Once upon a time, I was a young English student…

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Once upon a time, I was a young English student at Exeter in Charles Causley’s days there. Nowadays, I’m both a Causley Trustee and an Exeter English postgraduate.

I didn’t know Charles Causley. I only encountered him, perhaps a dozen times over 25 years, always anonymously. He’d have no clue at all about me. Half those occasions were at Exeter in the 70s: he was a Visiting Fellow in Poetry; I was an undergraduate.

They were tutorials and seminars, plus a public reading or two of his recent poems. In packed lecture theatres, the effect of poems like ‘A Wedding Portrait’, ‘Ten Types of Hospital Visitor’ or ‘My Friend Maloney’ was remarkable.

English staff, and other visitors like Ted Hughes, gave different public readings. Yet Causley – low-key, diffident, almost entirely self-educated – always gripped the room with his poems’ worlds and ideas, their craftsmanship and striking inventiveness.

That all remains vivid, after nearly 50 years. I recall far less about those smaller-scale ‘close’ encounters, with ten or twenty students jammed into smaller rooms. A recording of one such session involving both him and Hughes would have been gold-dust – not least for their patience, and the quiet comedy of typical artsy students of the period utterly failing to appear cool or impressive. Yet Causley’s generosity and sensitivity towards students went rather wider. He dissuaded one from leaving the course (or worse), and saw him eventually become a schoolteacher. He even offered to read and comment on poems written by the teenage son of the Professor of Extra-Mural Studies.

I left Exeter to train and work in education: deeply fond of, and interested in, Causley’s poetry. I used it regularly with adults and young people. It always ‘worked’ – for me as the teacher or lecturer, but more importantly for the students. And I’m still astonished by how his poetry speaks to me, personally, despite my having virtually nothing in common with him or his life-experiences.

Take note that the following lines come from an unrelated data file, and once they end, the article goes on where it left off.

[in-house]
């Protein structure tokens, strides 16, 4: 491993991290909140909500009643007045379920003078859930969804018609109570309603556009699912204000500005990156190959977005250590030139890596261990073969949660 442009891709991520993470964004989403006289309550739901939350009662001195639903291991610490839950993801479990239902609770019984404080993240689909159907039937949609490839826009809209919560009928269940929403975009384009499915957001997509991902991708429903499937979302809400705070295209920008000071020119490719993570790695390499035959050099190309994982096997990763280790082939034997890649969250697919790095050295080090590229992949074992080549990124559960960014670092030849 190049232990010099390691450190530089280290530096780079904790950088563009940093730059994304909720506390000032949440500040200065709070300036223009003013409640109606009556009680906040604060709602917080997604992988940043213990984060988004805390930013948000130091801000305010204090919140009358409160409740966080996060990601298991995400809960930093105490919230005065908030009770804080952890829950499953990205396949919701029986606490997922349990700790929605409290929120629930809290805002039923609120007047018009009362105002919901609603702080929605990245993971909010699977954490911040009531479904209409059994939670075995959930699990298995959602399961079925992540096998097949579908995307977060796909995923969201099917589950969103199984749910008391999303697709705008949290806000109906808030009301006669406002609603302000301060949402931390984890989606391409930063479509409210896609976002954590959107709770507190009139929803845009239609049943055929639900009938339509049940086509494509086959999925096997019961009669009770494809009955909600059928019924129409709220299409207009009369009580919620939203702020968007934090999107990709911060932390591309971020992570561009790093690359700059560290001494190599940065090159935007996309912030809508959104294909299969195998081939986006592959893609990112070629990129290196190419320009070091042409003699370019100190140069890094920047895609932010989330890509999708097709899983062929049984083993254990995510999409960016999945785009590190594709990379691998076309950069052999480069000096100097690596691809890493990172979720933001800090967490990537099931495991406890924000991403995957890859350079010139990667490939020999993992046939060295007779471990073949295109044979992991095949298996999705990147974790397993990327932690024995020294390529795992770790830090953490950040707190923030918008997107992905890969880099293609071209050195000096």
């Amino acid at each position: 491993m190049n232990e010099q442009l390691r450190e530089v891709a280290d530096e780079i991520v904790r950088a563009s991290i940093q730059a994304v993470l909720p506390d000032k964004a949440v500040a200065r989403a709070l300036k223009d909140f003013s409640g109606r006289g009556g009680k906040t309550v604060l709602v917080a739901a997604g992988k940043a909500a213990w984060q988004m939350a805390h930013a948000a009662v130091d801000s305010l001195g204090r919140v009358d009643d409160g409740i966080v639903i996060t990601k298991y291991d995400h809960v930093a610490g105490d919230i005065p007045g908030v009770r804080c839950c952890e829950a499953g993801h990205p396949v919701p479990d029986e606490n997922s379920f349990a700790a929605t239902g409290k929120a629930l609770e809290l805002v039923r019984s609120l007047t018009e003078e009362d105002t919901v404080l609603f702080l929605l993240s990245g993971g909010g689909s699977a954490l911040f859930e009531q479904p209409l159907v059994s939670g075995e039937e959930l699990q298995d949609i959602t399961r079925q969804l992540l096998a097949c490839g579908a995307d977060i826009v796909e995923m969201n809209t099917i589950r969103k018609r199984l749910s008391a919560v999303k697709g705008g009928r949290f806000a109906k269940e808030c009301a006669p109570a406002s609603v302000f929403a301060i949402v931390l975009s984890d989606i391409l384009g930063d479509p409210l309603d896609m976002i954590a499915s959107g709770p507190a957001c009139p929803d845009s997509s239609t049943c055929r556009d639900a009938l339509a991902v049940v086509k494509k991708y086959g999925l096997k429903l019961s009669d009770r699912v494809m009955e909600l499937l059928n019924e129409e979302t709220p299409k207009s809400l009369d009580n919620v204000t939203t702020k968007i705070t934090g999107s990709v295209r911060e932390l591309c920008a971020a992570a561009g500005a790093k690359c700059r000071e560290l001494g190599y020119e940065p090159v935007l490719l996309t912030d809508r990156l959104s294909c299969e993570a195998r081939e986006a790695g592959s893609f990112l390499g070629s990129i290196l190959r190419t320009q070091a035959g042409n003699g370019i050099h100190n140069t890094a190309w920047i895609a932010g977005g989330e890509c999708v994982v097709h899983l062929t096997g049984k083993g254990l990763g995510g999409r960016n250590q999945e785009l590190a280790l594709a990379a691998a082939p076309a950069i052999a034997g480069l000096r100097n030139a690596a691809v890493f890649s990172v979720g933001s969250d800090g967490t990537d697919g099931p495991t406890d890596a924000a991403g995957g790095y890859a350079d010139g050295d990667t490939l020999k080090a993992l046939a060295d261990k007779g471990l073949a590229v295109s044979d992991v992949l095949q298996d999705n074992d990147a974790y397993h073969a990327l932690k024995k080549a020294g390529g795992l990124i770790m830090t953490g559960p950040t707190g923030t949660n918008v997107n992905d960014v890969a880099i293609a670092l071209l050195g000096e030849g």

Our paths crossed just a few more times after Exeter – again, ‘anonymously’, at public readings. The final occasion was trivial and momentary. A week’s family break in North Cornwall finished the day before Causley’s 75th birthday. As we headed home, we diverted off the A30 to his house in Launceston: Cyprus Well. My 5-year-old son, having had ‘The Tale of the Trinosaur’ read aloud to him over the preceding nights, took a card to the door. The elderly man who answered, breaking off from some small gathering, gravely accepted the envelope. He then opened it, read the printed cliches and saw the scribbled signature. “Are you Alex? I don’t think I know you, but thank you very much, Alex. This is a splendid card, and a real surprise, too. I shall keep it.” That was Alex’s first and only time: an episode he’s now long forgotten. It was my last encounter, and I won’t forget it.

A while before that, I began itching to try the kind of postgraduate study I’d never managed. When I moved back down south for new jobs and later began approaching retirement, that idea returned. Connecting first with the old Causley Society and then the budding Charles Causley Festival in Launceston – both of them now merged very effectively with the Trust – was a further strong and enduring spur to that thinking. So: I got involved in both those organisations. These days, as a recently-appointed Trustee, I try to support its vital, successful work still more.

And as of September 18th, that work is at last rightly and properly going to be in full collaboration with Exeter University. I think Causley would be very pleased about that.

Discovering that Causley had left his archive to Exeter University clinched things for me, about the mature-student idea. So, I arrived back on campus almost exactly a year ago, and began work in the Old Library’s Special Collections Reading Room. Just recently, I’ve returned, after the University’s coronavirus hiatus, to studying those drafts, notes, clippings and correspondence.

I’m looking at how a lifelong, shattering thread of Causley’s life – war – emerges throughout his writing: his subjects and concerns, settings, stories and characters, his language and images. I hope this too will add to all the growing work and influence of the Trust and the University, helping maintain and promote the legacy and impact of Charles Causley and his poetry.

I’ll end by saying that back in early March, finishing my final pre-Covid spell in the Reading Room, I came across a box of cards amongst his personal mementoes. I was hoping to find some from Causley’s old naval comrades. I didn’t. But amongst it all, I did find one birthday card which had been hand-delivered by Alex.

Mike Cooper

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